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Sullivan Goss is pleased to present an exhibition geared for the eclectic collector of today – one whose collection forms a highly-personalized collage of different styles, periods, and media. The meaning, you might say, is up to the mixologist. Dealers will sometimes call these “collections of the eye,” and they are differentiated from other collections that are grounded in some particular focus, theme, or period.

The art of mixology – whether behind the bar or before a pair of turntables – lies in the ability to combine things in such a way that they both compliment and contrast each other to positive effect. In crafting cocktails, bartenders must manage saltiness, sweetness, sourness, and bitterness.  DJs deal in rhythms and arrangements, seeking to manage the emotional effects of how two or more songs interact.

In visual art, these combinations involve a similar complexity. In this show, ten groups are assembled with ten cocktails in mind. To compliment the theme, the kind and talented folks at THE GOOD LION will be pouring cocktails at the opening at a no-host bar. 

The Negroni: A classical drink best drunk ice cold under a hot sun before a big meal. Think of a piazza in Florence, Milan, or Rome. Works by: Eugene Berman, Colin Campbell Cooper, William Dole, Jules Engel, Frank Kirk, Ken Nack, and John Nava

The Manhattan: A strong and enervating mix for the worldly and weary. Think of the dim lights and sateen booths at the Campbell Bar at the Grand Central Terminal. Works by: Lockwood de Forest, William Dole, Sidney Gordin, Bradford Salamon, and Sueo Serisawa.

The Boiler Maker: A shot and a beer for the working man. Think of a jukebox that still plays records, a bartender who knows boxing inside and out, and maybe even peanut shells on the floor. Works by: Patricia Chidlaw, John Davies, Betty Lane, and Jean Swiggett.

The Cosmopolitan: For all intents and purposes, it's a pink martini – which is to say a well-built drink often consumed by women whose display of femininity or playfulness camouflages their true strength. Try not to think of Sex and the City. Works by: Sidney Gordin, John Nava, Maria Rendòn, and Nicole Strasburg.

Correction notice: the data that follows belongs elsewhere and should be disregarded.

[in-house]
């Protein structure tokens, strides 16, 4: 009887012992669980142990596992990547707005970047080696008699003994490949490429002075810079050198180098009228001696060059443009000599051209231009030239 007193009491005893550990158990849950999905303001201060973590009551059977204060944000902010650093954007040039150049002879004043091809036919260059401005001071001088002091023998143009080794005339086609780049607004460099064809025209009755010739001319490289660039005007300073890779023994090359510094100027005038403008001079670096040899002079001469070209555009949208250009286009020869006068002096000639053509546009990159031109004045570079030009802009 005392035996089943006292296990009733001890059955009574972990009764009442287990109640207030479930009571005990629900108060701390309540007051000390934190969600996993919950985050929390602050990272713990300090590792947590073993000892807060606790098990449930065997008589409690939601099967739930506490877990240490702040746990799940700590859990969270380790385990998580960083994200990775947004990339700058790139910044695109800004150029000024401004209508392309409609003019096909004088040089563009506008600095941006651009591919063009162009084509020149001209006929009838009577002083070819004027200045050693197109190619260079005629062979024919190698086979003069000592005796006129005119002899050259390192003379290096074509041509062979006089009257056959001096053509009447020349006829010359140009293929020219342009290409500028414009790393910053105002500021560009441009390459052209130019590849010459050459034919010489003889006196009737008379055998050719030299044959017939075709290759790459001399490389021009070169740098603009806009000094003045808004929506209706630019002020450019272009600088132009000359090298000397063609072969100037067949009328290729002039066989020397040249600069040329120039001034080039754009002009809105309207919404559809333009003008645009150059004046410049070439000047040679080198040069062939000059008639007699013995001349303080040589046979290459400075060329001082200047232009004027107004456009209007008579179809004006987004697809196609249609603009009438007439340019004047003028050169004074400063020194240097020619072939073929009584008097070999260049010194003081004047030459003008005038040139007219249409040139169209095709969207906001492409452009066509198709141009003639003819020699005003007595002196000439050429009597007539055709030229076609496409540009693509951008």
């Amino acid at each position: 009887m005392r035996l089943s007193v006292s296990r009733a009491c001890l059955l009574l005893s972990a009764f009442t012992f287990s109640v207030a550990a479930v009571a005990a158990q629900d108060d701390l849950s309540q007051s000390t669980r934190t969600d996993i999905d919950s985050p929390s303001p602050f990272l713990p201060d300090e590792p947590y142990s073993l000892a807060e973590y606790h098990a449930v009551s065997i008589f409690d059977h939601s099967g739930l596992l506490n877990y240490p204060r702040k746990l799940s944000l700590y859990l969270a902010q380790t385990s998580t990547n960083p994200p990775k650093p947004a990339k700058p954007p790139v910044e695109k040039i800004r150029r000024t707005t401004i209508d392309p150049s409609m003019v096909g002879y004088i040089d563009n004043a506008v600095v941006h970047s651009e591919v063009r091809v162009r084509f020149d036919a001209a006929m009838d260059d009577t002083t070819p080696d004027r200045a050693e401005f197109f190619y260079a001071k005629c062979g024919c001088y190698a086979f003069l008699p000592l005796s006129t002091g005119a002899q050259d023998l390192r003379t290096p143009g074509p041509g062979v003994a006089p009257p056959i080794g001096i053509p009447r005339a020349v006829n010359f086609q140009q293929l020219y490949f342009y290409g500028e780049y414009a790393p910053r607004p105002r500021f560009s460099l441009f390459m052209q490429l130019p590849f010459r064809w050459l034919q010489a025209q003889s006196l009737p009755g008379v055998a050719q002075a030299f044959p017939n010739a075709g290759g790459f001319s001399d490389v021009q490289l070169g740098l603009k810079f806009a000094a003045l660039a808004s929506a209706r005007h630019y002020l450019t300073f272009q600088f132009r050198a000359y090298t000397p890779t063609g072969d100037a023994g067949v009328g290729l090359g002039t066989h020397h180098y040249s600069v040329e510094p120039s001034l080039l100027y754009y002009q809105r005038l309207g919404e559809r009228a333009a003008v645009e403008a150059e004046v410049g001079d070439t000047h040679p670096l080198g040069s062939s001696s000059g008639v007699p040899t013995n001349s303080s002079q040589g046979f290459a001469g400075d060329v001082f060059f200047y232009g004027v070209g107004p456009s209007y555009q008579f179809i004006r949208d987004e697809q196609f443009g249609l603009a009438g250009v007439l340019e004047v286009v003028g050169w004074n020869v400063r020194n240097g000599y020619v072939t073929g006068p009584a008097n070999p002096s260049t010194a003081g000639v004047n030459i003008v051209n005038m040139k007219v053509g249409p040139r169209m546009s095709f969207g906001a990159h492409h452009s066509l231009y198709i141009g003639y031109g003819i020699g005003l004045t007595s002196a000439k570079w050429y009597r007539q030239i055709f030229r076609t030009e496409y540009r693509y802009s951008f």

The Gin & Tonic: An apparently clear, apparently light imbibe whose danger lies in its drinkability. Think of preprandial drinks overlooking the ninth hole in which one of your party shares something that blurs the line between delicious gossip and the other kind. Works by: Betty Lane and Hank Pitcher.

The Dark & Stormy: Take a Moscow Mule, substitute dark rum for the vodka, and you get something tropical to help you weather the storm. If the best part of your day sailing was limping back in to port, there is consolation to be had. Works by: Lockwood de Forest and Chris Peters.

The Mai Tai: Just because it has a friendly color and a fruit garnish doesn’t mean you should trust its intentions. Try not to think of the luau where a perfect stranger overshared about their trip, their spouse, and their feelings about the N.F.L.’s instant replay rule. Works by: Anya FisherJoseph GoldyneHarvey LeepaAngela Perko, and Jean Swiggett.

The Cuba Libre: A beguilingly sweet refreshment that’s perfect for celebrating either liberty or a warm breeze, whichever seems more imminent. Picture yourself in a straw fedora by an old stone wall that will almost certainly hold for one more afternoon. Works by Colin Campbell Cooper, Jon Francis, and Frederick Pawla

The Sazerac: Cultured, decadent, and a little bit mysterious, the French-infused Sazerac has gotten itself a bit of a reputation. Think of a humid afternoon among the demimonde of New Orleans and what visions may appear. Works by: Leon DaboTheodore Scott DaboRichard HainesNell Brooker Mayhew, Angela Perko, and Leslie Lewis Sigler.

The Martini: A subtle, elegant, and lethal imbibe whose whispers for restraint are not always heard over spirited conversation. Think of two editors arguing literature in the corner of an upper East Side bar. Works by: Ken Bortolazzo, Sidney Gordin, and Susan McDonnell

Come to the opening. Explore, acquire, network, and celebrate! 


4:05  |  Susan Bush & Jeremy Tessmer

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